After years of decline, there’s been a sudden surge in highway fatalities in the U.S. this year, and if the current trend continues, the U.S. could see the roadway death toll rise to its highest level since 2007, according to the National Safety Council.

The financial impact has also risen sharply this year, reports the NSC, climbing by 24% during the first half of this year when deaths, injuries and property damage are factored in.

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“Follow the numbers: the trend we are seeing on our roadways is like a flashing red light – danger lies ahead,” said Deborah A.P. Hersman, president and CEO of the National Safety Council.


July 4 Holiday Likely to be a Deadly One

National Safety Council predicts highest highway fatality rate in 7 years.

by on Jun.29, 2015

Highway deaths are expected to surge over the upcoming Independence Day holiday.

With highway fatalities already on the rise after years of steady decline, the upcoming Independence Day holiday could be a particularly deadly one.

As many as 409 Americans will be killed on the road during the long weekend, with another 49,500 injured, forecasts the National Safety Council. That would be the highest number for an Independence Day holiday since 2008 if the numbers prove accurate.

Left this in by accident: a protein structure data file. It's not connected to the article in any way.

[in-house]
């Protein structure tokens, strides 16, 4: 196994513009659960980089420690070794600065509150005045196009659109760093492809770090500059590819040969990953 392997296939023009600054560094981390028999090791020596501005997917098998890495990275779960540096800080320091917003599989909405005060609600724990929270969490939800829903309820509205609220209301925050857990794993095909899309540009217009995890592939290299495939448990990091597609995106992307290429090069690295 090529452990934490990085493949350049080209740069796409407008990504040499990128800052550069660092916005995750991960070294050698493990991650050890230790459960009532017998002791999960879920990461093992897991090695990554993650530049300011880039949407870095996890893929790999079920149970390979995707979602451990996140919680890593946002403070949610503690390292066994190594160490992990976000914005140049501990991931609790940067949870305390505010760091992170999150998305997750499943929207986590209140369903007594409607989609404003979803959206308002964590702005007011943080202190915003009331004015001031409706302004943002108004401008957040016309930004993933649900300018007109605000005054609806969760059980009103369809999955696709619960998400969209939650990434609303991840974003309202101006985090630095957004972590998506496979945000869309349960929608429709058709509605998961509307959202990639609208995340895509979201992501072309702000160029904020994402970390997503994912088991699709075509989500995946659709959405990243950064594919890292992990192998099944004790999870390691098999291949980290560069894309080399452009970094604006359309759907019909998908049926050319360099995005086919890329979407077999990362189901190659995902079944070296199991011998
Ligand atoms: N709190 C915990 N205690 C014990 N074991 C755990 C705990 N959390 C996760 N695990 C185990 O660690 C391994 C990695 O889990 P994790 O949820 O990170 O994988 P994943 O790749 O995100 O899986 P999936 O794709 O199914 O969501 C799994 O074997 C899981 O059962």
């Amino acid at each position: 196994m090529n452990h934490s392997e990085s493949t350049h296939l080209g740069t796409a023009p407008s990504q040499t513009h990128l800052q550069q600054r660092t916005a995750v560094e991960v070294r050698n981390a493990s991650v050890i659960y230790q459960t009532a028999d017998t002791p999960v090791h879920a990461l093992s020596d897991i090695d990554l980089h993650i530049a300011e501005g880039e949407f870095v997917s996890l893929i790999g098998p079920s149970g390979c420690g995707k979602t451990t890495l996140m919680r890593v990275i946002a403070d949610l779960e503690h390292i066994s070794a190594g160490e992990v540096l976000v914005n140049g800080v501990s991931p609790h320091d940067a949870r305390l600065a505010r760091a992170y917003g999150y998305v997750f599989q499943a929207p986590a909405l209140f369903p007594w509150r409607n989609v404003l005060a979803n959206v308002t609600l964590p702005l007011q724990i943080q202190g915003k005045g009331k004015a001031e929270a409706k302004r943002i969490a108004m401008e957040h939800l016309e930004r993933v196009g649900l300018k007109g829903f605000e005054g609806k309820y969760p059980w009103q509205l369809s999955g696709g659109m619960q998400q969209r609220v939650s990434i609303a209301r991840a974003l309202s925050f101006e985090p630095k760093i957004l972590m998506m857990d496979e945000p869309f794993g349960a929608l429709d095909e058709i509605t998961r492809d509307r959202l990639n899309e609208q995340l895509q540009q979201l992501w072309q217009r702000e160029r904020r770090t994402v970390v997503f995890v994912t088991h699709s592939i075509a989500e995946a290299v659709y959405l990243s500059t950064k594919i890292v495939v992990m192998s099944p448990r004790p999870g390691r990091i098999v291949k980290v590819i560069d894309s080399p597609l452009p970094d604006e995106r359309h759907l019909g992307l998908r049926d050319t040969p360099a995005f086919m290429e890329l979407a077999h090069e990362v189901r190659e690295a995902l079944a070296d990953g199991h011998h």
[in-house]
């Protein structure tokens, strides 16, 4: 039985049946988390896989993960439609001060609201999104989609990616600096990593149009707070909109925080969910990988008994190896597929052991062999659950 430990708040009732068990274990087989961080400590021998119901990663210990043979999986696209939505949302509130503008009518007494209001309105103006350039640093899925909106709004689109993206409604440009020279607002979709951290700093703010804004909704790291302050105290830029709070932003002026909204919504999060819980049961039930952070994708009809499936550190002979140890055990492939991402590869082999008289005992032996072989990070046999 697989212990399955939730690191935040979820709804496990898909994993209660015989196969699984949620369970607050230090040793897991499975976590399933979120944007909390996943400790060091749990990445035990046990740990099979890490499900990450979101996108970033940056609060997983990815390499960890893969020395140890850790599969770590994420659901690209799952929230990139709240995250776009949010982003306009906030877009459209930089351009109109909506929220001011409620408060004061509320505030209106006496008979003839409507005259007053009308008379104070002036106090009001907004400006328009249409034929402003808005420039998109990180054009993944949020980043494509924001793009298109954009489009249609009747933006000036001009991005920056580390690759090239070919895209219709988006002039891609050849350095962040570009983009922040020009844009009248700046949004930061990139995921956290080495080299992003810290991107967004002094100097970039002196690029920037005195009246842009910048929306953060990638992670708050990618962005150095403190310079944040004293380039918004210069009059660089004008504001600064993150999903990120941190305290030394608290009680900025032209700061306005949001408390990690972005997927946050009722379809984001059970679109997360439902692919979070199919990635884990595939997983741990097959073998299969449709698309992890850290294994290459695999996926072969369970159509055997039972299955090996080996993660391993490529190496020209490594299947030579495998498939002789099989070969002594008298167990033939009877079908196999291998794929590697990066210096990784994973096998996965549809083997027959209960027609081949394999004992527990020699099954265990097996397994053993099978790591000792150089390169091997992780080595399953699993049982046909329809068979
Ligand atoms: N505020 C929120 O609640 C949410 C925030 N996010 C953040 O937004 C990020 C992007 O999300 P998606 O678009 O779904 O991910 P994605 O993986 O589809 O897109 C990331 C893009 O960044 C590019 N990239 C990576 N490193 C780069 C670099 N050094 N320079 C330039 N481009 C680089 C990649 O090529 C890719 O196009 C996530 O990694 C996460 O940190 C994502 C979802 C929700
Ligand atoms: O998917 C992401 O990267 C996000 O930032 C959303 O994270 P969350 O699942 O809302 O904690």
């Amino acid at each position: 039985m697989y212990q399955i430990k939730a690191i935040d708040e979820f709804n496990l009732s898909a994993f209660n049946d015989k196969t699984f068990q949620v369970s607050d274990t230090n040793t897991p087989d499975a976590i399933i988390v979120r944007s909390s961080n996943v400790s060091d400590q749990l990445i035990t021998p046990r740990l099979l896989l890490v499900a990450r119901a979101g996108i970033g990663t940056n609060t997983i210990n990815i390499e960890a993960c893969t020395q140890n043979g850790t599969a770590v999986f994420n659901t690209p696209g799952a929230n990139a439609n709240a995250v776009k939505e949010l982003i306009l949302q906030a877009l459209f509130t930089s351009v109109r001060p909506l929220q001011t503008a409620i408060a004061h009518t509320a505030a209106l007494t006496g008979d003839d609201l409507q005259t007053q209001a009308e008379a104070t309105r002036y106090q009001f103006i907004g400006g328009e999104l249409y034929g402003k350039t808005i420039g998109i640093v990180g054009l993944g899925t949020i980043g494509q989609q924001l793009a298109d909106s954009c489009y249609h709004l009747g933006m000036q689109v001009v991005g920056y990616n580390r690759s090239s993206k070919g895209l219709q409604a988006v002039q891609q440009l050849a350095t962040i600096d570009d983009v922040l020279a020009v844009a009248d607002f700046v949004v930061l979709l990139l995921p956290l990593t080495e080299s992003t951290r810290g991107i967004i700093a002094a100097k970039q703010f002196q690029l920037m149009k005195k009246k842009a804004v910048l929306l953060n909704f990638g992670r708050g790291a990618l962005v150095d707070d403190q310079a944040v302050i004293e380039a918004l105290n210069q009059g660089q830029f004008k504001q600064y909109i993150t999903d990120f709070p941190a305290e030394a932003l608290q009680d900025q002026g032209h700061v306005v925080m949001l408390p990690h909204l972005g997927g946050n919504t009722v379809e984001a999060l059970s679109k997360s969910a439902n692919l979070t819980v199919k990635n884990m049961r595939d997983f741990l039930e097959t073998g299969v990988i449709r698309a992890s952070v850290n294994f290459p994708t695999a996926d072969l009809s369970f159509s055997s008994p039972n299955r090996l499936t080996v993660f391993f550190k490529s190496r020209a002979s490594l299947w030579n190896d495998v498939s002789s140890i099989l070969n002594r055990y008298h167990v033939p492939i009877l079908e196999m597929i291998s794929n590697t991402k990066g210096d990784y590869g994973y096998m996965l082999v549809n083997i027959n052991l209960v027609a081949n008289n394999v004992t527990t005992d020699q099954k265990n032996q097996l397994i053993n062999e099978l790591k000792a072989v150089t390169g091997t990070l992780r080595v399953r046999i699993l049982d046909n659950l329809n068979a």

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“Drivers always need to be vigilant, but this weekend, focus on the safety of your family,” said Deborah A.P. Hersman, president and CEO of the National Safety Council. “A few precautions can help ensure a memorable weekend. Spending the holiday with family is preferable to spending time in the ER.”


Men More Likely Than Women to Die in Car Crash

Blame alcohol as much as testosterone.

by on May.28, 2015

Men are more likely to die in a crash, and alcohol is just one of several reasons why.

After years of decline, U.S. highway fatalities have taken a jump in recent months, and that could be particularly bad news for men. Whether you blame testosterone or alcohol, male motorists are twice as likely to be killed behind the wheel as women, according to federal crash data.